The Oman government has published the Budget for 2017. Not unexpectedly, given the country’s reliance on oil, it shows a substantial deficit which is anticipated to be 28% of Government Revenue. The deficit during the remaining years of the government’s 5-year plan to 2020 is again projected to remain between 25-30% each year. The government is anticipating a rise in its expenditure from a projected Omani Rials (OMR) 11,165Billion in 2017 to (OMR) 14,100 in 2020.
This will partially be supported by a hoped for rise in oil revenues from (OMR) 6,110 in 2017 to (OMR) 8,060 in 2020 – with an anticipated oil price rising to USDollar 60 in 2020 (from around USDollar 43 in 2016).
In 2016 the Oman government issued Bonds of USDollar 2.5billion and intends to introduce VAT by 2018 . These measures to manage the deficit are likely to be supported by divestment of government owned companies – though in many cases the divestment is to a largely ‘semi-government’ organization. The government has also announced reduction in subsidies principally in energy consumption, including fuel resulting in an almost 40% increase in petrol cost at the pump.
Manufacturing, is hoping to have an increase the GDP share from 10 to 15% with areas such as Sohar Port , Salalah FTZ and Ad Duqm port areas key to this. Transport and logistics making use of its excellent location close to major shipping lanes and a 100% increase in contribution to Oman’s GDP is hoped for by 2020. This is focused on Sohar Port in the north, Ad Duqm and Salalah ports south of Muscat and a delayed but vital rail project . Tourism has been a key part of the government’s move away from reliance on hydro-carbons. A 150% increase on the percentage of contribution to the economy by 2020 is hoped for. Major projects here are the expansion of Airports (part of the logistics thrust), redevelopment of Mutrah seafront, expansion of Ad Duqm as a leisure centre and increased focus on year-round tourism in Al Jabal Al Akhdar and in Salalah. Fishing is expected to more than double its catch from 200,000 tonnes to just under 500,000 with a number of new fishing harbours being constructed to support the increase. Mining and minerals are also expected to grow, from a relatively low base with a possible doubling (20% increase a year) hoped for by 2020.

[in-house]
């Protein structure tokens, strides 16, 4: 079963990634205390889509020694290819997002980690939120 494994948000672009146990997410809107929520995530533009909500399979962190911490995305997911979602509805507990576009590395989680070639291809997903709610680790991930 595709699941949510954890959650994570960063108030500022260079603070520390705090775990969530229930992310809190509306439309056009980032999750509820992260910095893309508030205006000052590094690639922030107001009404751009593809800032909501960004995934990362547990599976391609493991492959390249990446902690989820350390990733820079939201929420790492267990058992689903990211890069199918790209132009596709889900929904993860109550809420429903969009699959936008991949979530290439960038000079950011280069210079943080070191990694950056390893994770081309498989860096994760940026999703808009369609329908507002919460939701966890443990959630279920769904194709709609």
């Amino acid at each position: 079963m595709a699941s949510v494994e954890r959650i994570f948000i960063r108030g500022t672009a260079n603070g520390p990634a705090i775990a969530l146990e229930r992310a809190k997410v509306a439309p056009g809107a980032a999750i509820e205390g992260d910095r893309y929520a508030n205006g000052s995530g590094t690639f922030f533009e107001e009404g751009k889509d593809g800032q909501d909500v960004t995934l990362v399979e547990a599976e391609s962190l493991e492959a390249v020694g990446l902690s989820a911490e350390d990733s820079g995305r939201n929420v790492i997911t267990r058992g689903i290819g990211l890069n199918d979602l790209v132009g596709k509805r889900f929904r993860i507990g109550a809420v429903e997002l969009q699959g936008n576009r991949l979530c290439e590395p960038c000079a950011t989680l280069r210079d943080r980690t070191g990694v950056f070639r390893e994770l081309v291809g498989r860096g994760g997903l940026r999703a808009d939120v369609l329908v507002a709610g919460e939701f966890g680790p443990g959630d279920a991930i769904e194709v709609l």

The challenges in achieving a rise in GDP remain irrespective of any change in oil revenues. With the Omani Rial fixed to the USDollar and with the Oman economy in a completely different economic situation to the US economy the government has little room to maneuver following the December 14th increase in interest rates in the USA and possible further rate increases in 2017. With the British Pound and Euro near 10 year lows (falls of up to 35 & 40%) against the Dollar the cost of exports from Oman, which includes inbound tourism, have increased price disadvantages. The rapidly increasing numbers of potential national worker in Oman, a combination of natural population growth and increasing numbers of females who intend to work, is creating pressure on the government to improve employment opportunities. This is against a continuing and rapid increase in foreign workers who compete at every level with the local work force.